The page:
Rabab: Exactly! So often, we only see one piece of the story. And that leads to people thinking that all women all across the Middle East are the same. For example, that none of us can drive because women in Saudi Arabia aren’t allowed to. Meanwhile, Palestinian women are very powerful and they play a strong role in the liberation movement. I think this film just shows that each woman has her own story and traditions, and I found these girls really inspiring. We got to know Marah and Maysoon and the other three girls, but there are so many more strong, driven, inspiring girls like that in Palestine. There are so many amazing individual stories. I think the film is a good representation of taking five individual stories and showing how diverse they are and how they have different experiences and emphasizing that each woman has her own individual identity.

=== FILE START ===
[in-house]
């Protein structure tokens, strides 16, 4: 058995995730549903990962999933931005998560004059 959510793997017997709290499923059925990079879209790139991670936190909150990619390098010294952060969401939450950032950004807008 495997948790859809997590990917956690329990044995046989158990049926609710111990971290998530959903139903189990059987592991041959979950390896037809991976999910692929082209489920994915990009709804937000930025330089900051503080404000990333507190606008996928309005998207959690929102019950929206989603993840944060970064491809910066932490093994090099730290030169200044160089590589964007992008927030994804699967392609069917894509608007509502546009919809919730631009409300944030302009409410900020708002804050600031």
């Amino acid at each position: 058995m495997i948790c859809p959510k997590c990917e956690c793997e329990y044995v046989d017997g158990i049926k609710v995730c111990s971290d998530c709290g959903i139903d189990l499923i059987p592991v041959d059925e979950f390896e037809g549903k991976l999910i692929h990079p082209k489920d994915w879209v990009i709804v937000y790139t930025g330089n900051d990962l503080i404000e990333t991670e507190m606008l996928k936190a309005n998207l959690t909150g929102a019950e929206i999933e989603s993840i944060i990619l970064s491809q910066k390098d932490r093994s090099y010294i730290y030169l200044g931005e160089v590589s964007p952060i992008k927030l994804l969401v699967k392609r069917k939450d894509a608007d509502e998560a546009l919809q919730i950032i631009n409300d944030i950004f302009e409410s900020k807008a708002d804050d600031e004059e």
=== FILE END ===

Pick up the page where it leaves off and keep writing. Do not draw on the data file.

The filmmaking team seems like a really dynamic, diverse group. How did your diverse backgrounds impact your collaboration with each other and your final product?
Amber: We just wanted to make sure that the film was authentic and that it played really well to a Middle Eastern audience, first and foremost. It’s very easy to make a film and to take it away and edit it, and when you take it back, it doesn’t feel like it’s of that region. For me, it was really important that I was making this film about Palestine first and foremost for Palestinians and for people of the Middle East. So I really wanted to have that authenticity, and with our team, we were able to do that.